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January 2015 Metalworking Business Index Holds Steady

With a reading of 51.2, the Gardner Business Index showed that the metalworking industry grew for the 13th consecutive month and the 15th time in 16 months.
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With a reading of 51.2, the Gardner Business Index showed that the metalworking industry grew for the 13th consecutive month and the 15th time in 16 months. The index has indicated a fairly constant rate of growth since October. While the index shows continued growth in the industry, the month-over-month rate contracted 5.5 percent, which was the first month of contraction compared to one year ago since August 2013. The annual rate of growth decelerated for the fourth month in a row.

Both new orders and production increased for the 16th month in a row. The new orders index has been somewhat range bound since July. However, the production index has increased noticeably over that same time period. Therefore, backlogs continued to contract but at a somewhat slower rate than previous months. Compared to the same month one year ago, backlogs decreased 11.4 percent. That was the third time in four months that have contracted month-over-month. While it was still growing quickly, the annual rate of growth has decelerated for five months in a row. This indicates that capacity utilization will likely see its peak rate of growth in the first quarter of 2015. Employment continued to expand but did so at its slowest rate of 2014. The rate of contraction in exports accelerated due to the strengthening dollar. Supplier deliveries continued to lengthen, increasing at their slowest rate of 2014.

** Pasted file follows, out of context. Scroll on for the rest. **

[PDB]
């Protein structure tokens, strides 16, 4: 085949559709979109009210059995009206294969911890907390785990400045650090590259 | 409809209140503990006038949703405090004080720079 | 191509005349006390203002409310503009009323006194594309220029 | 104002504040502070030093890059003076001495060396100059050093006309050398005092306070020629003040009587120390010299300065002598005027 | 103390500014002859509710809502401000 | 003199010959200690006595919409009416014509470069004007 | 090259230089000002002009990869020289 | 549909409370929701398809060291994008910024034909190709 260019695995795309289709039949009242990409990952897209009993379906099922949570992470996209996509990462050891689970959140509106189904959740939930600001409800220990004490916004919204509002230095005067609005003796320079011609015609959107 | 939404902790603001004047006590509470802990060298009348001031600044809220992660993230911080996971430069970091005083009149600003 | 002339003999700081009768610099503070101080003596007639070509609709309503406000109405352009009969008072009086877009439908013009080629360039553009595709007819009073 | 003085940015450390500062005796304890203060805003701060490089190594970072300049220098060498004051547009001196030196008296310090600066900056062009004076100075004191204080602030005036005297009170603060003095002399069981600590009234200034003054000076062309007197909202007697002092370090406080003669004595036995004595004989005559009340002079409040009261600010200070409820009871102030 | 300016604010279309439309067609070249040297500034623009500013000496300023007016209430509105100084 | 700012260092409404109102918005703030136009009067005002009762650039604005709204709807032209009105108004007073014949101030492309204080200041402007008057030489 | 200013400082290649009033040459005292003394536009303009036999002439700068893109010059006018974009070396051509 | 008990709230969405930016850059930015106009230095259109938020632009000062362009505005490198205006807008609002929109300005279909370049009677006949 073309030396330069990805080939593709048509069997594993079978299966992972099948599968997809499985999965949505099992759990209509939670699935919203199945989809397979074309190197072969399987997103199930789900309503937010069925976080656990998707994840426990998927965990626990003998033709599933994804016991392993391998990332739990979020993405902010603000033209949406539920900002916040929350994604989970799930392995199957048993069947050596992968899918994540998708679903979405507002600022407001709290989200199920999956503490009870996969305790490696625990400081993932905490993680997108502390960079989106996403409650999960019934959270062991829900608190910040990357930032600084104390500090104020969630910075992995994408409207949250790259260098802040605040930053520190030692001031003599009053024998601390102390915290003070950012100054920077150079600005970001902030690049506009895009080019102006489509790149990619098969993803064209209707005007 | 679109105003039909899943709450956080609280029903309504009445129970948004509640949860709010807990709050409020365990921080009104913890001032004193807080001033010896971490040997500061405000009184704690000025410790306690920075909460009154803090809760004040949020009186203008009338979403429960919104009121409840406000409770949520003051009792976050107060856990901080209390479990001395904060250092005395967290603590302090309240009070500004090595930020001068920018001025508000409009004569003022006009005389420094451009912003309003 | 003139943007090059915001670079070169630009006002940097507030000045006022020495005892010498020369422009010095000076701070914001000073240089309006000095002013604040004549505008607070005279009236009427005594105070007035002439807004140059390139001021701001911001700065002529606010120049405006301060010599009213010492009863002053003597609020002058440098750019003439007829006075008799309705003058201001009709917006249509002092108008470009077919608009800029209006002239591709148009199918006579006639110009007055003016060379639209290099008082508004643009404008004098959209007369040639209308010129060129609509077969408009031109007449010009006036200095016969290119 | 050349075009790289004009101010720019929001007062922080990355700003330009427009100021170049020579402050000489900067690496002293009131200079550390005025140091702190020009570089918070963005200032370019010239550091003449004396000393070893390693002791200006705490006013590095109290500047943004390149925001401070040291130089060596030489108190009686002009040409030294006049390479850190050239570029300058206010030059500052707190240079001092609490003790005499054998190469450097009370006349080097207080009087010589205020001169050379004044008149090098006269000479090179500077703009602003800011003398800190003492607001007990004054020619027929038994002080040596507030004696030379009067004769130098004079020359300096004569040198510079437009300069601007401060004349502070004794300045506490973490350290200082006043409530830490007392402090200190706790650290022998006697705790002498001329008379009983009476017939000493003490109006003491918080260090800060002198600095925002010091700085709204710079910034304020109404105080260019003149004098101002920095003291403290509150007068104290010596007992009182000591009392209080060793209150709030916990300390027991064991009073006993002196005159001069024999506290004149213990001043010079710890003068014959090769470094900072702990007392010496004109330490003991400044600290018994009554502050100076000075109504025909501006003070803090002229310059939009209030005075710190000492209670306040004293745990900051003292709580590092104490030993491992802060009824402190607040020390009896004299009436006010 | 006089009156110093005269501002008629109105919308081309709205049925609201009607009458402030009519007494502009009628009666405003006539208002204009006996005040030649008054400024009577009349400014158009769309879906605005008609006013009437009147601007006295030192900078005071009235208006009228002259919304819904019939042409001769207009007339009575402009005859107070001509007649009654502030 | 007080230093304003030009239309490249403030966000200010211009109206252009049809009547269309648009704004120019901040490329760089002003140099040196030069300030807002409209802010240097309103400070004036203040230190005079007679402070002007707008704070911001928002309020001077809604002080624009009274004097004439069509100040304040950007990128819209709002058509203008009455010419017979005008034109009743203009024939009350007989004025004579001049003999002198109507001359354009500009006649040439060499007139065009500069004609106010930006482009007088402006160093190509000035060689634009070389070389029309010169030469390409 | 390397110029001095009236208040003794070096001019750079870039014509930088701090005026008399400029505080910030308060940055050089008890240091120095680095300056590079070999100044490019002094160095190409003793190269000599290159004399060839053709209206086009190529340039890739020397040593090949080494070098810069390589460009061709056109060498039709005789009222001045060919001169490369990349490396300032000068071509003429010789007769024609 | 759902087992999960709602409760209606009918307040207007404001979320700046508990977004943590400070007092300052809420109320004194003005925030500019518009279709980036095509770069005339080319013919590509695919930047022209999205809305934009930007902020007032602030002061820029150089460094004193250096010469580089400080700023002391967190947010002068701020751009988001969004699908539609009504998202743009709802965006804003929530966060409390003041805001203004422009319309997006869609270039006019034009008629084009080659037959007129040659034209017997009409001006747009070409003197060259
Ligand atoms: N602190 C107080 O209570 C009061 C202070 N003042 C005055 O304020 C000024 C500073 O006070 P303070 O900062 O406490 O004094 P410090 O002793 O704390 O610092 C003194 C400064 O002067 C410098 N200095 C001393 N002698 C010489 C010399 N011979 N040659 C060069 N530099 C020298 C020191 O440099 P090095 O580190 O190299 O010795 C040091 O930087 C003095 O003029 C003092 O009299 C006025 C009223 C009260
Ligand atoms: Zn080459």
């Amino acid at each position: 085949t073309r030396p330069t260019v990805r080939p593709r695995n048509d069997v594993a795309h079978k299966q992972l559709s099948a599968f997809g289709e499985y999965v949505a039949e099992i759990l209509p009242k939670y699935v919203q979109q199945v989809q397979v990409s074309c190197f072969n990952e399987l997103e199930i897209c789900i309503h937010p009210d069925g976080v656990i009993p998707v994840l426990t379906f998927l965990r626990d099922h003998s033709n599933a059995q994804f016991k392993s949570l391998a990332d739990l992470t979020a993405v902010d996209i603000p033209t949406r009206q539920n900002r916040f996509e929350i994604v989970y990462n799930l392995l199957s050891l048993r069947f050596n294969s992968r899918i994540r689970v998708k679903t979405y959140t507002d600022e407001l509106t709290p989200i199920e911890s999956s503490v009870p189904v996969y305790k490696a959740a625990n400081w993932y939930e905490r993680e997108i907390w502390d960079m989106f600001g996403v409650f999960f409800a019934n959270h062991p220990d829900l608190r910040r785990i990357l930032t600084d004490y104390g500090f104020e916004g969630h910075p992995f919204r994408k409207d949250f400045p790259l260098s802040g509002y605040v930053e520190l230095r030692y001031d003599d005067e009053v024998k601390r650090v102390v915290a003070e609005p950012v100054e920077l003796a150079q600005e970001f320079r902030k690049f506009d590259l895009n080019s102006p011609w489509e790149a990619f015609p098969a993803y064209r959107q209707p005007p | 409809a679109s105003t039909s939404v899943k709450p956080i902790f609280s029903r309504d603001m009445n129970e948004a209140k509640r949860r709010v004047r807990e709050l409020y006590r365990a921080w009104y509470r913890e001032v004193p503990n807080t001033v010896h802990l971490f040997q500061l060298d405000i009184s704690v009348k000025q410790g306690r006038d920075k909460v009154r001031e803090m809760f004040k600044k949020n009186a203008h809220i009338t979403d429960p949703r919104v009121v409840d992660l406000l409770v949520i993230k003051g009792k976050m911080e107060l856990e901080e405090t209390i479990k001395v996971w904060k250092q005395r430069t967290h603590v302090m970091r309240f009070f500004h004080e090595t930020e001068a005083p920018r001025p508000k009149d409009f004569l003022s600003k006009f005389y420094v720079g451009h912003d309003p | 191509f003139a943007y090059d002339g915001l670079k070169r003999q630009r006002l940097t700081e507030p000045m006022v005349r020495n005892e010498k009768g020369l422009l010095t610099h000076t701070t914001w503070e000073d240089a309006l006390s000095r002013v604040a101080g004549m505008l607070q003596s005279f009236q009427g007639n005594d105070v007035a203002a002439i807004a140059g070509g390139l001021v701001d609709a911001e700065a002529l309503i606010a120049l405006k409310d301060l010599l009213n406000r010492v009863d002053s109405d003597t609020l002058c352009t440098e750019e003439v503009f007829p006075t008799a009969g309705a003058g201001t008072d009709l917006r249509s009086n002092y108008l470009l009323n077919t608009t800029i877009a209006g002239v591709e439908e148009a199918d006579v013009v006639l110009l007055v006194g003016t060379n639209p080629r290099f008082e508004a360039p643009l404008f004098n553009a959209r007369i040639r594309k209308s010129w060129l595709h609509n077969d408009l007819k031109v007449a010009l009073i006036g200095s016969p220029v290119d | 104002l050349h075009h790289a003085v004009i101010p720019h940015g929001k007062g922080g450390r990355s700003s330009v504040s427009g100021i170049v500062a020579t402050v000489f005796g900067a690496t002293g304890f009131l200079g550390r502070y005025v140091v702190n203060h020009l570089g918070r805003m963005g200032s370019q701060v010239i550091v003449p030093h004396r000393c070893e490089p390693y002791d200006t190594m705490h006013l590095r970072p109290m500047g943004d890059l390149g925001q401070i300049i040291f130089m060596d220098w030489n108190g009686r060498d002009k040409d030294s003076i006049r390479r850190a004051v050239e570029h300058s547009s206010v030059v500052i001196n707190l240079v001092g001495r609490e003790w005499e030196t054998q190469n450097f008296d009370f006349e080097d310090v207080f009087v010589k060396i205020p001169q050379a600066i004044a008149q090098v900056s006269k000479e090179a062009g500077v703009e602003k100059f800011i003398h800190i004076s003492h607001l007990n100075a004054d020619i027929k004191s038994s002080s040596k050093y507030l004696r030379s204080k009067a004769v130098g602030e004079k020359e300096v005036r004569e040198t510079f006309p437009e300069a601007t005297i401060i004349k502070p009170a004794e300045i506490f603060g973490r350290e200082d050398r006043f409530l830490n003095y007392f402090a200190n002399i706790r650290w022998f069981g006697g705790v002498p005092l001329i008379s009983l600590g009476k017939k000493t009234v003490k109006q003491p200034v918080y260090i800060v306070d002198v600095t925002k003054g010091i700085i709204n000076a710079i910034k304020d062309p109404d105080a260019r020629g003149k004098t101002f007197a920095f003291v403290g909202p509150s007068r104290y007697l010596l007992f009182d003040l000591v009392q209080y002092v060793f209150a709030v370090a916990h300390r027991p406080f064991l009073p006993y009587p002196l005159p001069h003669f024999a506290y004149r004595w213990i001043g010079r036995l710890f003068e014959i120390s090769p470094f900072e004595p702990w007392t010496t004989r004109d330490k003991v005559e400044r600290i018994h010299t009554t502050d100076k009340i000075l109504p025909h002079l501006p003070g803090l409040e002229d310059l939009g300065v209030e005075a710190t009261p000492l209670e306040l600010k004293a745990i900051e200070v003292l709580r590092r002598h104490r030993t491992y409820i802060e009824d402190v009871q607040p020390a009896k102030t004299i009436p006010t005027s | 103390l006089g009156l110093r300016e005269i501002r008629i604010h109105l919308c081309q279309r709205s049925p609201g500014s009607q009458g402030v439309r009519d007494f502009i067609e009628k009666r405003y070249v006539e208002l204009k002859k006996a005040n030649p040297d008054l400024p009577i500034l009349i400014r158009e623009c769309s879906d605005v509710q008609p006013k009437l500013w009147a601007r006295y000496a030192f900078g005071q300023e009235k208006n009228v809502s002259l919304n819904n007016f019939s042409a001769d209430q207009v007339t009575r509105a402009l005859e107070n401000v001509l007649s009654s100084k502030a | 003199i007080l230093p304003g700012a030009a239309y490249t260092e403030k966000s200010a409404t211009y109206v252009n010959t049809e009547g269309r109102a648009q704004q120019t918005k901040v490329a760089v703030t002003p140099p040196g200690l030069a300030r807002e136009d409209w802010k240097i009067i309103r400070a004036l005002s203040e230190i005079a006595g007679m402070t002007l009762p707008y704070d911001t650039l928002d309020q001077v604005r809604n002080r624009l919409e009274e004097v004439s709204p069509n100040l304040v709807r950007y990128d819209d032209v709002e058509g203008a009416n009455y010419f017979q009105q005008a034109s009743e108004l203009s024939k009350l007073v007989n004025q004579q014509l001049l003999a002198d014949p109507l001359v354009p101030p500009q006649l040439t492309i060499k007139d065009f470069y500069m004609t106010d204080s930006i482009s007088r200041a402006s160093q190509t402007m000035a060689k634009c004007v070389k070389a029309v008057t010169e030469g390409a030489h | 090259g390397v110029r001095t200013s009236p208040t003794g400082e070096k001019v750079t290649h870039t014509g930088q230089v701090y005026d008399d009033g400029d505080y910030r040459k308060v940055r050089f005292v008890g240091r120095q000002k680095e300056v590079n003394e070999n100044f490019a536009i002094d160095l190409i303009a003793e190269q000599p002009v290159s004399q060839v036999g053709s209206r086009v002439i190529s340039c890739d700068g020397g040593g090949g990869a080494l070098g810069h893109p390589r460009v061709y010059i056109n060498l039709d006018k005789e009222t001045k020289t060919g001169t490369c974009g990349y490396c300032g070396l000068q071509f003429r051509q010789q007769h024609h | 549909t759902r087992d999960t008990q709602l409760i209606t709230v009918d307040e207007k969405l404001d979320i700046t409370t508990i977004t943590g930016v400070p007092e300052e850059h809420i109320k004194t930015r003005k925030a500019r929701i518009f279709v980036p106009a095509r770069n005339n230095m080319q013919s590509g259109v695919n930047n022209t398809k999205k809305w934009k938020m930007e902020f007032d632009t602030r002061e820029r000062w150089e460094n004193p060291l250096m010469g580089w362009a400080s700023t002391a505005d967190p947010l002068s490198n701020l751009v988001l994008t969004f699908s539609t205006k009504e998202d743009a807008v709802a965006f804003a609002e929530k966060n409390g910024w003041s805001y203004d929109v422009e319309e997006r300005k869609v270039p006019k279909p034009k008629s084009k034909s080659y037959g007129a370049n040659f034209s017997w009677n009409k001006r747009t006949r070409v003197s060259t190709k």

Material prices increased at a slower rate once again. The material price index was at its lowest level since August 2012. Prices received have increased the last nine months. The rate of increase has been fairly constant since October. This is the strongest period of sustained price increases by metalworking facilities since the summer of 2012. Future business expectations decreased somewhat but remained at about the average level since the end of 2013.  

Plants with more than 250 employees grew at a much faster rate in January. In fact, the index was its highest level since September. The index at facilities with 100 to 249 employees remained strong. Plants with 50 to 99 employees recorded their fastest expansion since August. While shops with fewer than 50 employees saw minimal growth last month, they contracted this month. Generally, the smaller the plant, the faster the contraction.

Thanks to the falling oil price, the index for the South Central has fallen off a cliff the last three months. The South Central in January was the only time any region has recorded an index below 40. The North Central – East was the fastest growing region, and it was closely followed by the North Central – West. Also expanding was the Southeast. Joining the South Central in contraction were the West and Northeast regions.

Future capital spending plans contracted 24.0 percent compared to January 2014. This was the fastest month-over-month contraction since June 2012. The annual rate of growth contracted 3.9 percent, which was the second month in a row of annual contraction.

More economic news from Gardner Business media can be found here.